Meanwhile, I leave it to you to figure out how you can run a nationwide "come back to church" campaign, while stationing bouncers at every church door to exclude anyone who does not appear to come up to your standards of heterosexuality.
I wonder if the South African runner issue will lead more people to get beyond a simplistic binary view of gender?
I must be blind. I've never seen anyone at any Anglican church door anywhere exclude anyone who does not come up to my standards of heterosexuality, let alone bouncers. I've not read any Anglican policy document seeking to banish homosexuals.
Well, either I'm blind or someone has a serious chip on their shoulder.
By the way, is there a classic proletarian hypocrisy?
Yes, I agree - our faith is a banquet to which all are invited.
All? Does it include the person in a same sex partnership, people of a different race, people who are not of 'our' level of intelligence, people who look different to 'us', people whose behaviour or manners challenge 'us' to accept those who we don't want to invite to 'our' church social events? Who is this 'us' that makes these decisions, and on whose authority if God has issued an invitation to all? Big questions, and we all fall short sometimes.
What sort of banquet is it? One where all are participants in the full feast of church, community, bible study, home groups, social events... or that 'bring your own bread roll and eat it in silence in the church and think yourself lucky to even be allowed to sit in here' experience that some report happening in some churches? Even getting to sit in the church can be a challenge way, way beyond the skills and courage of millions. We sometimes set the barriers so very, very high and guard those doors with every weapon we have - silence, busyness, forgetting to reply, forgetting to invite people, forgetting to make it possible for them to be there.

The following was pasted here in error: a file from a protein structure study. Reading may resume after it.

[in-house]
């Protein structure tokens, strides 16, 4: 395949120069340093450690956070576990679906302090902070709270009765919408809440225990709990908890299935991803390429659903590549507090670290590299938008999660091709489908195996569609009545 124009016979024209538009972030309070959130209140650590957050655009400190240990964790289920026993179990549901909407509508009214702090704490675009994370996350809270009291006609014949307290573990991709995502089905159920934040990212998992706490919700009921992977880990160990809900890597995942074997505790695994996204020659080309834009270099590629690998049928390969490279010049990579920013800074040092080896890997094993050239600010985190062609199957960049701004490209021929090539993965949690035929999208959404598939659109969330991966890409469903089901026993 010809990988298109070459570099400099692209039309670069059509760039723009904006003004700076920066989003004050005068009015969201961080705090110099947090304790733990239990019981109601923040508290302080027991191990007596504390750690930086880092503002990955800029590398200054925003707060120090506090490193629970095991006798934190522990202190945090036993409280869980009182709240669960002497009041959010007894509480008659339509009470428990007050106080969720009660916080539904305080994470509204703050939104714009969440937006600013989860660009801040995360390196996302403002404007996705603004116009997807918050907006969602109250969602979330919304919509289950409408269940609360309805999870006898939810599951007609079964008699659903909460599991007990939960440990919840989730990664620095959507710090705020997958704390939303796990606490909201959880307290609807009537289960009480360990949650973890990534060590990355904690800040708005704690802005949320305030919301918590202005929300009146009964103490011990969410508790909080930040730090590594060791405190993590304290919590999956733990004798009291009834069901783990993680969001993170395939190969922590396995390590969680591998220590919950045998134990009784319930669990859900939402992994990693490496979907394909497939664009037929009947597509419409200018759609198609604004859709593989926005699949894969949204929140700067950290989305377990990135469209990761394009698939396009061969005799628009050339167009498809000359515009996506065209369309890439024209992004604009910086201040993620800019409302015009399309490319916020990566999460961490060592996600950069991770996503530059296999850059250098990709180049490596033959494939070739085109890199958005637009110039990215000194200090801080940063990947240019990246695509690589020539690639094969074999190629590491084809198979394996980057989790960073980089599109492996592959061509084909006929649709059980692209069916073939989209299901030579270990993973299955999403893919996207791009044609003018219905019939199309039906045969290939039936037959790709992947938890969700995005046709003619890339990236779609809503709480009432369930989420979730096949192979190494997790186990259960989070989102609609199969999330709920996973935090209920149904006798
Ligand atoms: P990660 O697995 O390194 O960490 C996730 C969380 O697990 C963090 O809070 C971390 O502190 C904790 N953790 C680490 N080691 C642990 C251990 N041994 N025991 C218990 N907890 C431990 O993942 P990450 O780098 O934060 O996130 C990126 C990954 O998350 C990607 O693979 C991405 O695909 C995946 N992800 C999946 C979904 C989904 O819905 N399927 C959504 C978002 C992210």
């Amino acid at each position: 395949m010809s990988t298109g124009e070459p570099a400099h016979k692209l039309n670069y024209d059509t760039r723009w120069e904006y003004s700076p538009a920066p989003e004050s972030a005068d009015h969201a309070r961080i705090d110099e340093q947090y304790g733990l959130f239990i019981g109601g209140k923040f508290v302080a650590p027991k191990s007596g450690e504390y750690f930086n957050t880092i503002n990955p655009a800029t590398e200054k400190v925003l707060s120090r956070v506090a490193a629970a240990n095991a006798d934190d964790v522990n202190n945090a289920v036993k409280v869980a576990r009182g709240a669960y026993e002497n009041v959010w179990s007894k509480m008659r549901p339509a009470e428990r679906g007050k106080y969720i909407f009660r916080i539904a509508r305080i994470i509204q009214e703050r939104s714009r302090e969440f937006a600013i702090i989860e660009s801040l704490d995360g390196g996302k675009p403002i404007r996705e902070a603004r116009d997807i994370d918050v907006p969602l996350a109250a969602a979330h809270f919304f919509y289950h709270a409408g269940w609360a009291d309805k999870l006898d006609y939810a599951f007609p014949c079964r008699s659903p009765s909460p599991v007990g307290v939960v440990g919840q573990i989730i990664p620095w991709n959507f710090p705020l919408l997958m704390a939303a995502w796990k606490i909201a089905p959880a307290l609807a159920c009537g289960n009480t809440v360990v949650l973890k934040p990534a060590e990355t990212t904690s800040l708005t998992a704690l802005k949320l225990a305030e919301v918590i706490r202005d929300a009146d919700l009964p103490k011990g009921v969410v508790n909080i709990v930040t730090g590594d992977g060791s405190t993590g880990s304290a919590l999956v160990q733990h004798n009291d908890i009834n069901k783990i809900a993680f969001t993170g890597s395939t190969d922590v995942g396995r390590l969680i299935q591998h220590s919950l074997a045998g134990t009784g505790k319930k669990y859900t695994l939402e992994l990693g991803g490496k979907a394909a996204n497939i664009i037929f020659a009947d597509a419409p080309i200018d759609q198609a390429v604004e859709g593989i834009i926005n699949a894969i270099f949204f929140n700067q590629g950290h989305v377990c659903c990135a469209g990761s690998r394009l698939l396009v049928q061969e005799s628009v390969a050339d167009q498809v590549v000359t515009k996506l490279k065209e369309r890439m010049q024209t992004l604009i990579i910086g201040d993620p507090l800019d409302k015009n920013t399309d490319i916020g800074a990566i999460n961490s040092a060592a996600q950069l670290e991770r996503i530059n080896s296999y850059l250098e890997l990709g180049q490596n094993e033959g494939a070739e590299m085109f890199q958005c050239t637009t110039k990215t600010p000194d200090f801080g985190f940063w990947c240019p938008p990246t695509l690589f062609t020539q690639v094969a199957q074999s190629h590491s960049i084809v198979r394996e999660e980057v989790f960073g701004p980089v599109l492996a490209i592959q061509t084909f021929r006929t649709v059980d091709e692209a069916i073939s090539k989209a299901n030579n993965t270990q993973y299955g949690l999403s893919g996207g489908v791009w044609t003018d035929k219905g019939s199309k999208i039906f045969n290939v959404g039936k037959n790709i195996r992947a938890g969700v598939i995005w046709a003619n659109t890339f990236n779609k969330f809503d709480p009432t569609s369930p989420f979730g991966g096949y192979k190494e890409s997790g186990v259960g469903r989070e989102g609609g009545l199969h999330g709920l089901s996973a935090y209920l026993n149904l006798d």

Bishop Stephen, in church, said a wise thing last year - that churches often say they're friendly, but what they mean is that they are filled with their personal friends. Not the same thing.
It's a challenge for all of us who are working to make a difference.
True welcome and true love for our fellow neighbours, no matter how different they are from us. A banquet fit for all. I'll drink to that.
Many thanks to all for thoughts on this. JQ, I share your aspiration for a more sensible and, frankly, humble, realistic account of gender. Thanks, Ann for +Stephen's vital distinction. It's great to be welcoming, but the very language raises the question "into what?" The vision and general idea is fine — the practicalities can take some serious working out, though.
A very interesting and timely post. I have just decided not to attend a Eucharist tomorrow because it will be conducted by a woman priest and in conscience I shall be unable to receive communion. It will be a small group in a semicircle around the altar and my non-participation will be very obvious. This will lead to discomfort and embarrassment on both sides which I would rather avoid, so I feel that the best thing will be for my wife and I not to attend. There can be a sense of exclusion even where this is not explicit.